“We’ll take the gnocci...and the fries with béarnaise.”

The server never even flinched but repeated as any good Kindergarten teacher would: “An order of the ‘no-kee’ and fries? Certainly.” I shook my head clear. Did I just order “no-chee?” God, what a gracious man to issue a very gentle correction for which he gained my trust and admiration, (unlike the time my architect-boss ridiculed me for pronouncing the leather furniture line Natuzzi like one would say “Jacuzzi,” rather than as it should be said: “Nah-toot-see.” Can’t we all just agree on our mispronunciations for consistency’s sake?). Eric and I then clarified that we’d rather wait to order so as to enjoy an evening of slow eating to good music…and that we’d decide upon our entrees as we nibbled our fries and “no-kee.”

Nibbling, it was not. Dredging, drooling, scarfing, and swooning ensued. The little brown potato dumplings with black truffle and Pecorino quickly became our shared mistress. The gnocci, chard, and turnip had a buttery texture and nutty flavor…and were smothered in a celery root velouté. Okay, I had to look that up this morning…what was that divine dressing? All became clear when I read its description--velouté is one of the Five Mother Sauces of the French Cuisine. Mon Dieu. Made from a blond roux (I admit, I puff up with pride at the blond reference), this sauce held together the dish without overcoming it like the cheese sauce over hashbrowns at Denny’s. To continue the love affair with our butter-based decadence, at one point we decided to forgo pouring the little creamer-pitcher of béarnaise sauce over our fries, eschewing that technique for just taking a few fries between our fingers, sticking them down the neck of the pitcher, swirling them around, and sending them straight down the gullet. When you’ve got it good, you’ve got it good. If we could’ve decided which one of us would get to lick the pitcher, I’m sure one of us would’ve cast aside decorum for this delicacy.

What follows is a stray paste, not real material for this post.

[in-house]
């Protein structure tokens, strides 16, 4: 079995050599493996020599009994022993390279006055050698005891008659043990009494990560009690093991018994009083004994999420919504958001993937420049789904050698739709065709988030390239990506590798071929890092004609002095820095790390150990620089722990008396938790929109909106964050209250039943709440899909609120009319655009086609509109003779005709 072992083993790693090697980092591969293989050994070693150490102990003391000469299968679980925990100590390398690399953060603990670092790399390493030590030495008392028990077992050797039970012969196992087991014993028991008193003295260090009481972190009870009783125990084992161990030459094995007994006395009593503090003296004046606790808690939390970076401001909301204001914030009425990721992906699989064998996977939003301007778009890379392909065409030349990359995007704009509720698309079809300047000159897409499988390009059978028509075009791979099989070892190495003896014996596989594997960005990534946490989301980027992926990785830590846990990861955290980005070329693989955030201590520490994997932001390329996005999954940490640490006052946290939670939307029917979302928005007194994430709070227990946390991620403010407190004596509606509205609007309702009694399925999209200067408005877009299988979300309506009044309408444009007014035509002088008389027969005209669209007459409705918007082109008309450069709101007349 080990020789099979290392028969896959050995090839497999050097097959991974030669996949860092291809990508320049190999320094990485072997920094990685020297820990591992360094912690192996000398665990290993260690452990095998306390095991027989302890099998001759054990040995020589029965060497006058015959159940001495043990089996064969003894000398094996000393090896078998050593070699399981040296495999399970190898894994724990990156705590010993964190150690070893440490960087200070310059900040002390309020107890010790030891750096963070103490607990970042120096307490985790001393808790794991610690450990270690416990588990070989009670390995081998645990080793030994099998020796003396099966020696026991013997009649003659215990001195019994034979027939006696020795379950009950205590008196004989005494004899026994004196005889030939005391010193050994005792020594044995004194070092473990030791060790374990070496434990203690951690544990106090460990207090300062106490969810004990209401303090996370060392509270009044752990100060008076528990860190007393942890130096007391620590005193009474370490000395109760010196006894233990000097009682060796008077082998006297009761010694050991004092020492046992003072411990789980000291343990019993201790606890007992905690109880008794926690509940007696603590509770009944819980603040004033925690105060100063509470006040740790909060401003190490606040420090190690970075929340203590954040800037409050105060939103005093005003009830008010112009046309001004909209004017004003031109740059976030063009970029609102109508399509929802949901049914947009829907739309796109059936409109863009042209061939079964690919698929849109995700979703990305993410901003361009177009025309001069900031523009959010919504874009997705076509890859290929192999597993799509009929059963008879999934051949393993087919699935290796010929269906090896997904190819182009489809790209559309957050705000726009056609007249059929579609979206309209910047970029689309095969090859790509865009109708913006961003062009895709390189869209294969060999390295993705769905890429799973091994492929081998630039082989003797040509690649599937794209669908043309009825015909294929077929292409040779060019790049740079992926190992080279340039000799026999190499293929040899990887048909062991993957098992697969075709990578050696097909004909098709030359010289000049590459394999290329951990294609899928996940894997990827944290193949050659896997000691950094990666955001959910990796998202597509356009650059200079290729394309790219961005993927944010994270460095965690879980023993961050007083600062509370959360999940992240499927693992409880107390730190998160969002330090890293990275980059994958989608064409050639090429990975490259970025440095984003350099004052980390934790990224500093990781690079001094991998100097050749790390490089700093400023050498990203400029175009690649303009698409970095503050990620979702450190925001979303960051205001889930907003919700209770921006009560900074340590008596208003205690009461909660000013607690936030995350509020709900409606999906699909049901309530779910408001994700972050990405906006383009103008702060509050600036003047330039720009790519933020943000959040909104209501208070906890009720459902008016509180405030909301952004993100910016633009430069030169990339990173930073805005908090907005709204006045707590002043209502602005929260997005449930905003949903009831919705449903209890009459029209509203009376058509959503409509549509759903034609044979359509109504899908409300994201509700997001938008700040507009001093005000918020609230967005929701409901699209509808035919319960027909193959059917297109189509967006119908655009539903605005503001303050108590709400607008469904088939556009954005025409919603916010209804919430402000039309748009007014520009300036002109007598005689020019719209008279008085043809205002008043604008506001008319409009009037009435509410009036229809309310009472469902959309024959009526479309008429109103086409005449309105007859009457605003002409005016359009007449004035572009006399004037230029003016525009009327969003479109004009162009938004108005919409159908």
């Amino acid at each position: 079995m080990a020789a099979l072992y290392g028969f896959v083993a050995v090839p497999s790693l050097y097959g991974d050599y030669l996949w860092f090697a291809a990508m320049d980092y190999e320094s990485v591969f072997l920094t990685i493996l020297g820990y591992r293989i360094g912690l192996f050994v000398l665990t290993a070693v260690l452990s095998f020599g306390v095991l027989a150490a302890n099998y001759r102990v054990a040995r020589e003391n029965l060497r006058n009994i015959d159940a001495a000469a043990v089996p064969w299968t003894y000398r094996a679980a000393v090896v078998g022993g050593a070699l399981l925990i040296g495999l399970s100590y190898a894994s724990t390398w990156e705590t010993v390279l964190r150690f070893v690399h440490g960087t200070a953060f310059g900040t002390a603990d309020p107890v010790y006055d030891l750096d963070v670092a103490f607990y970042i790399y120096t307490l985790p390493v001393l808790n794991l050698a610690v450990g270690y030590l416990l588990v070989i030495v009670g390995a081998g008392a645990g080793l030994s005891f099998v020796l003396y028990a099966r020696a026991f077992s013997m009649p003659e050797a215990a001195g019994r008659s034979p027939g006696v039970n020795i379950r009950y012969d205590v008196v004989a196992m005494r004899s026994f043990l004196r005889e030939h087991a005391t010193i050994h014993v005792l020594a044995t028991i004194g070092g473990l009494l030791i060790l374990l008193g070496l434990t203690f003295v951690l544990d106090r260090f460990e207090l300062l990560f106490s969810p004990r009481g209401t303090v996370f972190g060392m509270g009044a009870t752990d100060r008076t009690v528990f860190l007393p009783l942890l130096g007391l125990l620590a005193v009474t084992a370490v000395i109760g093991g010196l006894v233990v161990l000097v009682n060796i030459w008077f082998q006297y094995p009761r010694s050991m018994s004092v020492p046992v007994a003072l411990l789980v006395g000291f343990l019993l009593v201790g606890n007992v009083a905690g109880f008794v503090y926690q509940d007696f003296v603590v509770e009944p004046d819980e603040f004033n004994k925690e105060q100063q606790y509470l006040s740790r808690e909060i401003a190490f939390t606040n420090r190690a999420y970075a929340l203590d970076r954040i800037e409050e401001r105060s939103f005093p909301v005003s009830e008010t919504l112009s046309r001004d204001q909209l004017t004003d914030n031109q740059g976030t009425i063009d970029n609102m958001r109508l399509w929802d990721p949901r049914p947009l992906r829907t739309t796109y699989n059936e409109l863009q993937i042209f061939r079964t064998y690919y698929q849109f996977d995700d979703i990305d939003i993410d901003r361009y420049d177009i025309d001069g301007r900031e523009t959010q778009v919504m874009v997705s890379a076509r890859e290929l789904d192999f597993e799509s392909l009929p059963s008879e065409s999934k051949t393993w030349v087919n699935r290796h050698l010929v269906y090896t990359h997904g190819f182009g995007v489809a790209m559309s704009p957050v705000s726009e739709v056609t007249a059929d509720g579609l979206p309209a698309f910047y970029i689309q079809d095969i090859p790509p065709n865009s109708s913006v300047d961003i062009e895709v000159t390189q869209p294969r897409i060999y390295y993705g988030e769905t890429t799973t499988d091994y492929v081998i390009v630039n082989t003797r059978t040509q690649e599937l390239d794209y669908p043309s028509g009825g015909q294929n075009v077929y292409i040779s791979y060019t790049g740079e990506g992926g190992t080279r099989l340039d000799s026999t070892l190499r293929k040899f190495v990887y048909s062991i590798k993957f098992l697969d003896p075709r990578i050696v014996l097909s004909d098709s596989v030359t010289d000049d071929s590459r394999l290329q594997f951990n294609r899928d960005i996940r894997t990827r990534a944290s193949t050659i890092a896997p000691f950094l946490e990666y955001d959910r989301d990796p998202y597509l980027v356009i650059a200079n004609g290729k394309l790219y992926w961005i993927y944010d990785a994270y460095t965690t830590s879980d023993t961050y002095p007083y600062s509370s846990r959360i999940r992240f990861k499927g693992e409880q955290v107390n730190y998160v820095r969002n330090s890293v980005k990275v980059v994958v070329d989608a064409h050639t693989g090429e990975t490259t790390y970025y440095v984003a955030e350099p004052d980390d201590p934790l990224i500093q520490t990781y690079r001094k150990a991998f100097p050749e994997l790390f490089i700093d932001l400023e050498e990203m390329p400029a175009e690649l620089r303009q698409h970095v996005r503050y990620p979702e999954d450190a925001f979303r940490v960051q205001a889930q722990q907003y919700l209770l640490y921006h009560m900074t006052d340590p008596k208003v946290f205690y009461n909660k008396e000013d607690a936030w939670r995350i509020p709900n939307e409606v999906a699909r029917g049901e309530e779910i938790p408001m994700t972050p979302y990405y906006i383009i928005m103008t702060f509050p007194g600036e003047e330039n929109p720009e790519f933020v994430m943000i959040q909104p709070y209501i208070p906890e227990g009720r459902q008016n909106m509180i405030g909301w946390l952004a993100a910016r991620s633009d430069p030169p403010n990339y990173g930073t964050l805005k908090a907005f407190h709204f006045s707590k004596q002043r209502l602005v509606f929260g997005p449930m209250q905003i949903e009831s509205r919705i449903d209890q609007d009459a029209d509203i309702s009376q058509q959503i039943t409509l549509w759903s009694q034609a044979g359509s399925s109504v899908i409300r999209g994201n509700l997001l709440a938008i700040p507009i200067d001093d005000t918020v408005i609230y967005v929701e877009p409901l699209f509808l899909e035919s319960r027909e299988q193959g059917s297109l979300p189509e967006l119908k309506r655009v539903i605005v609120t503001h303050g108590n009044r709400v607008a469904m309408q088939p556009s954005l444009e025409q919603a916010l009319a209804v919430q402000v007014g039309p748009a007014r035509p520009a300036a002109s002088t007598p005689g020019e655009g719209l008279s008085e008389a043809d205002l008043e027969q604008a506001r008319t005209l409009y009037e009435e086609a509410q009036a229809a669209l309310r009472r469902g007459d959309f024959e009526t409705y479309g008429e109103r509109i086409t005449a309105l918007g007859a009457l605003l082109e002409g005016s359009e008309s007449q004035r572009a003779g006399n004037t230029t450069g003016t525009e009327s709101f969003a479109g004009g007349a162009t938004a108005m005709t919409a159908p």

I should mention the music. As we gobbled our tubers and butter, we had the fortunate opportunity to listen to Nellie’s opening act, The Tropicals, made up of Peter Lawton and Craig Wright. Upon hearing their names, I immediately recalled their performance with Dan Wilson on the CD “Dan Wilson Live @ the CCC,” and a smile crossed my face. Any guys who sing the song “The King of the Yellow Butterflies” were friends o’ mine. I admit that our lack of seeing each other recently meant Eric and I chatted a bit too much during their act, but I’d like to think that we were able to coexist in harmony with our surroundings.

We ordered our entrees with a bottle of Rex Goliath Pinot Noir. Eric ordered the Cobb Salad Burger with bacon, avocado, hard-boiled egg, blue cheese, and some sort of chutney. I decided to get the chef’s special, a beef steak that was coated in a bourbon reduction, and accompanied by a fresh salad and sweet potatoes. We received our wine and entrees during the lull between the opening and main acts. Perfect. We were able to munch and discuss without missing or disrupting the show. Eric’s burger was topless (I didn’t think The Dakota was that kind of place). No top half of the bun only two onion rings as a crown. Interesting. Since we were going halfsies on the entrees, I tasted one of the rings. Sigh. They were a disappointment. Onion rings are sacred and these were blasphemous. Why? It was encrusted in cornmeal…without seasoning or much of a sense of moisture. It was like an Ore-Ida baked onion ring, but not even. Hmm. Suspect. Well, there were only two of them so fifty percent of the offense had disappeared. Eric could fend for himself against the other ring. The Cobb Salad portion of the burger was excellent--almost like a sweet salsa, with bacon and avocado interspersed but not overwhelmed. I took pause, though, when I sliced through the patty and saw red…literally, but not figuratively. I was a little taken aback that “medium” was a deep shade of pink. Thankfully, the low lighting helped to pull the wool over my eyes and I ate what I normally would not--red red meat. Eh, it was worth it. Even Eric thought it was a bit too pink to be considered medium, but we enjoyed the burger nonetheless. *